In Part 1, we guided existing dog owners through preparing for a new puppy. Here, we look at the introduction itself.
Puppy’s first hours
Give existing dogs a good walk and lots of chews. Put them in a separate room they’re used to relaxing in, with a new chew.
Your puppy will likely need the toilet on arrival, so go to the garden and offer praise. Bring them in, show them where the water bowl is and let them explore in their own time, watching from a distance. Next, they may need feeding (depending on the time of day) so feed them in the area you’ve created for them, take one more toilet trip and place them back in the area.
They will hopefully now rest. Ignore any brief crying, but if crying or panicking lasts more than a few minutes, take them out to toilet again then place them back in their area. Once asleep, let your adult dogs out for the toilet, or get someone to walk them or play in the garden. Put them away again with more chews. Don’t let them near the puppy, even in passing.
When your puppy wakes, make another toilet trip, let them explore again and try playing with a toy. Introduce smaller pets if they’re willing, using short interactions with lots of puppy rewards. Now, after one last toilet trip and sleep, it’s time to introduce the dogs.
Setting things up
Your puppy should be in its area, separated by a barrier all the dogs can see through. A divided garden is OK, if it’s dry and not too windy. If inside the pen is the only option, only let your adult dog access one side of the pen and ensure the puppy has room to get away. If a doorway is the only option, the ‘Wait’ training covered in Part 1 will be useful. Wherever you choose, all dogs should have lots of space to back off.
Take this process at each dog’s pace and stay with the adult dog at all times. Have lots of treats handy for pup and adult, and some in your hand when letting the adult into the room to keep their interest on you. For impulsive or over-friendly dogs, perhaps start with a lead.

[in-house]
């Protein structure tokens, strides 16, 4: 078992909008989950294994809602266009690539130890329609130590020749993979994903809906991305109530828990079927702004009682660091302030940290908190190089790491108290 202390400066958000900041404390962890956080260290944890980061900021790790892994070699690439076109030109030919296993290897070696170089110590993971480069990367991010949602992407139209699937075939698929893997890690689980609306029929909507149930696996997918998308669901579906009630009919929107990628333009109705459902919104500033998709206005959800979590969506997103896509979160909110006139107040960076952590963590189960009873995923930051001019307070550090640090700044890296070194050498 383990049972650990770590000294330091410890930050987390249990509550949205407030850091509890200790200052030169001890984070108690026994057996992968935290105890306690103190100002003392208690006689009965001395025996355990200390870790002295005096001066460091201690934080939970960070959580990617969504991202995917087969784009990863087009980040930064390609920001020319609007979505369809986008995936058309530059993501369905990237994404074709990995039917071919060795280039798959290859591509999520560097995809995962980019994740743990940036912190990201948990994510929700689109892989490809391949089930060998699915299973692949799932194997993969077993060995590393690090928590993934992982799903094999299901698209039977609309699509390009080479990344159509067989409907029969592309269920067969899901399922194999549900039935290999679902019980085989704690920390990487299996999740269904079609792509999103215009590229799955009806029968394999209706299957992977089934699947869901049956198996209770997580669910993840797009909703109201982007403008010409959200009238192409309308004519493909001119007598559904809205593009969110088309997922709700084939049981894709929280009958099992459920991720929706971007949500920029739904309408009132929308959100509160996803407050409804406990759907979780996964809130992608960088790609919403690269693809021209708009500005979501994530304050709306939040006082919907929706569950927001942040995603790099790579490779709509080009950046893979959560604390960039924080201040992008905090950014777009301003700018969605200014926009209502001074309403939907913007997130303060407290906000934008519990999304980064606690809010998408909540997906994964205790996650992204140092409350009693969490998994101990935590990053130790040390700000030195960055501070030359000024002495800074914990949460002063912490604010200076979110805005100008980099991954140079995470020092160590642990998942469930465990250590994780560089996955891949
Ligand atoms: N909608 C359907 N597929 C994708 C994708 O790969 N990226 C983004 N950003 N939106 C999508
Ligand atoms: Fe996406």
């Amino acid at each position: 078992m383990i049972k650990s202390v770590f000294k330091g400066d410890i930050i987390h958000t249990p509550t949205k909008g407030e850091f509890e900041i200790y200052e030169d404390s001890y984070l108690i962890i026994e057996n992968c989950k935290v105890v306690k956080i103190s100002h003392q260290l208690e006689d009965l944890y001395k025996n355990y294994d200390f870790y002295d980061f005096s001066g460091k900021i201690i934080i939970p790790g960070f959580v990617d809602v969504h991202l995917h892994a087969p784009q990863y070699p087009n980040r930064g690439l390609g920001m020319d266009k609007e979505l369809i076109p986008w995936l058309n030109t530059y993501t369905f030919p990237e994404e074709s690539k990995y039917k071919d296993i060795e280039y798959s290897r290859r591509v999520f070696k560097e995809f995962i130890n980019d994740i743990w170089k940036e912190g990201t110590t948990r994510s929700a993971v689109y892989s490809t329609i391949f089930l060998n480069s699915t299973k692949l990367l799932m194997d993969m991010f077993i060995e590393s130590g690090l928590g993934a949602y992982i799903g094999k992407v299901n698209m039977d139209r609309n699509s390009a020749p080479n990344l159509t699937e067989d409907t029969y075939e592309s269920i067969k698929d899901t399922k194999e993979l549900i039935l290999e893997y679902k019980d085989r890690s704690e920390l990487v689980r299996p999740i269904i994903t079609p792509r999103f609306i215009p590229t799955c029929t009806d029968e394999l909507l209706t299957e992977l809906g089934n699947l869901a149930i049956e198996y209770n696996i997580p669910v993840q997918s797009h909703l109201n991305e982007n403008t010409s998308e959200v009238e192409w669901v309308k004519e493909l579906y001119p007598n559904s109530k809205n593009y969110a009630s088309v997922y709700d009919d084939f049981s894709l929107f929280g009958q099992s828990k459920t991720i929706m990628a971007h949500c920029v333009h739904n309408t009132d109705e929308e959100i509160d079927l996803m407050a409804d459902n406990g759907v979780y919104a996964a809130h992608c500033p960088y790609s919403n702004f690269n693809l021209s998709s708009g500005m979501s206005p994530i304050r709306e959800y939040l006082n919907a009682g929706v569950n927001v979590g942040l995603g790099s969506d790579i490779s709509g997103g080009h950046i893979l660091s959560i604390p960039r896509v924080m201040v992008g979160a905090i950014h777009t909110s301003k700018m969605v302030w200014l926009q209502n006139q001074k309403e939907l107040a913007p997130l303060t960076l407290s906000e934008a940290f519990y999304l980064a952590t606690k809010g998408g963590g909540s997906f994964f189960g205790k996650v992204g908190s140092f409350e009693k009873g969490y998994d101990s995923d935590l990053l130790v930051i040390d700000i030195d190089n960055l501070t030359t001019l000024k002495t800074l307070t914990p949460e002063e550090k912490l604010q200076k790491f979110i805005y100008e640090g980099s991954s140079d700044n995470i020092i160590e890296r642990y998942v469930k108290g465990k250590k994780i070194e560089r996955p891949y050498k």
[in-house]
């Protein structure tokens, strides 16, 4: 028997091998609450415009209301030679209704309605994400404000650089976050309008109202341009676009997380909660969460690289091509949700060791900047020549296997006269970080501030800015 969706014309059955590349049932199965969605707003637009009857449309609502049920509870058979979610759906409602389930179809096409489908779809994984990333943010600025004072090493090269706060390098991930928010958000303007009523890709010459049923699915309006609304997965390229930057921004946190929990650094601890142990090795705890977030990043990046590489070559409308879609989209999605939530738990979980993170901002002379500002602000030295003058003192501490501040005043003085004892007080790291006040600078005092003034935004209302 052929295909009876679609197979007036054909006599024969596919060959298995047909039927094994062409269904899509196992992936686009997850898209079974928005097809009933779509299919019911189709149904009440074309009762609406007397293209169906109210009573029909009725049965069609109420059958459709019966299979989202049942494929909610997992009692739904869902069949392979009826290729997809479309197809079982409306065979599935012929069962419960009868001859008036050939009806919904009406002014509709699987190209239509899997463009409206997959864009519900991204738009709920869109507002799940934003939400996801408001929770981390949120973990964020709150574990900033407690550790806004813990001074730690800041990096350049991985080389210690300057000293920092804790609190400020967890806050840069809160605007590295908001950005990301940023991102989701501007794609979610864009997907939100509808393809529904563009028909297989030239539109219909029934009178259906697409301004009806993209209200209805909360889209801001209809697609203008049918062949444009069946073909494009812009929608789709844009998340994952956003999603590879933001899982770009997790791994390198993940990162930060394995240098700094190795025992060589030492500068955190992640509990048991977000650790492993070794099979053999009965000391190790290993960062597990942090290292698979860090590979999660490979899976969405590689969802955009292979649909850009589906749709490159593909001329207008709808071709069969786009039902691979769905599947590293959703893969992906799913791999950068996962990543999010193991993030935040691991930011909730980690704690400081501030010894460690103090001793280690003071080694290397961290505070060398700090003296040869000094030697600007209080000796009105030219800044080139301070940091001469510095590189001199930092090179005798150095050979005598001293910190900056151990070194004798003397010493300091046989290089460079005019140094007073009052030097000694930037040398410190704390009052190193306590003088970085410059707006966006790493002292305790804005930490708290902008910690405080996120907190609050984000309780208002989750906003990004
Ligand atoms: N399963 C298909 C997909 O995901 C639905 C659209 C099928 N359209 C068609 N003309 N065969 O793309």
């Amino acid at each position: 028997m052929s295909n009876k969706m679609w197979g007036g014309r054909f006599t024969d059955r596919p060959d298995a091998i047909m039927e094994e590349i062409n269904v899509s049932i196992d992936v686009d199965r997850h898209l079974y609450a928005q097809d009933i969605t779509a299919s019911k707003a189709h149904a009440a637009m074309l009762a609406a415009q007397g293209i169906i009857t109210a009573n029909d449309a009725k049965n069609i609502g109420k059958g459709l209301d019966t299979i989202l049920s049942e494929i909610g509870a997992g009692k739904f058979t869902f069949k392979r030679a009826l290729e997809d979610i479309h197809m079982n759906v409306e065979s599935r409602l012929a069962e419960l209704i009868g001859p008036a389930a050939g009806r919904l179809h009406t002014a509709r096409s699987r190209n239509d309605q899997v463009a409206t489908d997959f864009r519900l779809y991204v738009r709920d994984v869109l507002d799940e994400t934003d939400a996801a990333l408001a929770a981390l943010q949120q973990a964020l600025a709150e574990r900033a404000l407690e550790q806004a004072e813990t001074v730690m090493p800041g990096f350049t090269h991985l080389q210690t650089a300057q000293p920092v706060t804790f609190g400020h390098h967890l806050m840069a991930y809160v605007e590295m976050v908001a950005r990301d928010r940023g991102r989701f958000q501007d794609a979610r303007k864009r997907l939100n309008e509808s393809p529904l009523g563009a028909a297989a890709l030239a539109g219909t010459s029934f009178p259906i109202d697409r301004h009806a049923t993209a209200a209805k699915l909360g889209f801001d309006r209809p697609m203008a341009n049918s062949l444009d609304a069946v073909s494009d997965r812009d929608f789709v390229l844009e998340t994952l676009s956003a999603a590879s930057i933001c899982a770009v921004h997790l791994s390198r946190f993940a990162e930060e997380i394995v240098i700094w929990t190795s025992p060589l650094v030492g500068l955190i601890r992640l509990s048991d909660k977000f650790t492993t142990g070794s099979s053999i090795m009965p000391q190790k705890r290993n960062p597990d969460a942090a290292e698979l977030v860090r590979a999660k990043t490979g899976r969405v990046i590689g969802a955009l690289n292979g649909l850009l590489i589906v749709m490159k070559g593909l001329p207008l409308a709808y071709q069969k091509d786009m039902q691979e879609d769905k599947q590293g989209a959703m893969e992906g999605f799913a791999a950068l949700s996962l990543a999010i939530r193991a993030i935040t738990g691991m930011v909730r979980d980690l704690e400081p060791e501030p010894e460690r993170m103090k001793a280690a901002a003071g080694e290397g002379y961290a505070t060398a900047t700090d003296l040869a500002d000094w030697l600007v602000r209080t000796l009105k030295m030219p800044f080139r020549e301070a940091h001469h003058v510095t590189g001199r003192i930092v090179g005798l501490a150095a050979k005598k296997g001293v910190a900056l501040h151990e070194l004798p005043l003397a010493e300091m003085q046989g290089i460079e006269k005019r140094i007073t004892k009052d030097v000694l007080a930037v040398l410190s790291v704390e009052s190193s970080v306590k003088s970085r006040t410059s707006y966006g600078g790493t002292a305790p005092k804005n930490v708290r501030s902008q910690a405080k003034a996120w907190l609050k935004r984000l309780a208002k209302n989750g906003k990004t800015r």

If you have multiple dogs, introduce one at a time, starting with the calmest or smallest. If one happens to be the same breed as the puppy, introduce them first.
Keep interactions to two-three minutes, or less for nervous puppies or highly excitable dogs. If they sniff each other between the bars, call the adult away after five seconds and reward, then allow to return.
If puppy gets scared and runs from the barrier, let it. Ask the adult to ‘sit’ or ‘down’ facing away from the barrier, using lots of treats if they’re excited. If puppy re-approaches, verbally praise and throw a treat past it so it has to retreat and return. Repeat a few times, then let the adult turn around calmly. Depending on the puppy’s reaction, repeat the above stages appropriately.
Once your puppy is relaxed, happy and interested, and the adult is calm and/or focused on you, open the barrier. Look for tail wagging, whose meaning differs between breeds (e.g. a Labrador’s steady wag is happy, but a stiff wag with low or high tail can mean uncertainty, arousal or potential threat). If there’s any play, pushiness, growling or barking, separate them and try again later.
If all goes well, progress to meetings without the barrier for a couple of minutes each time. Try introductions with multiple dogs, ideally no more than two adults at once.
If it hasn’t gone so well, don’t panic. Try a few hours later or the next day, until you see positive signs from all the dogs. Keep them separate during this time, with plenty of quality time with you and the family. As you bond with your puppy, the increasing trust should help the introduction.
Once you’ve introduced each dog successfully (without the barrier, and at least in twos if you have multiple dogs) you can move to the next step. It’s now OK to have the puppy in its pen with the other dogs are milling around outside it.
Only let your puppy loose with them when you can watch it closely. If you have a big, bouncy dog, perhaps keep them on lead when the puppy is loose to avoid them hurting it. If your puppy bites the older dog, scatter treats and toys to distract them before it escalates.
Lastly, take a moment to pat yourself on the back for getting here. The first 24 – 72 hours are always the hardest.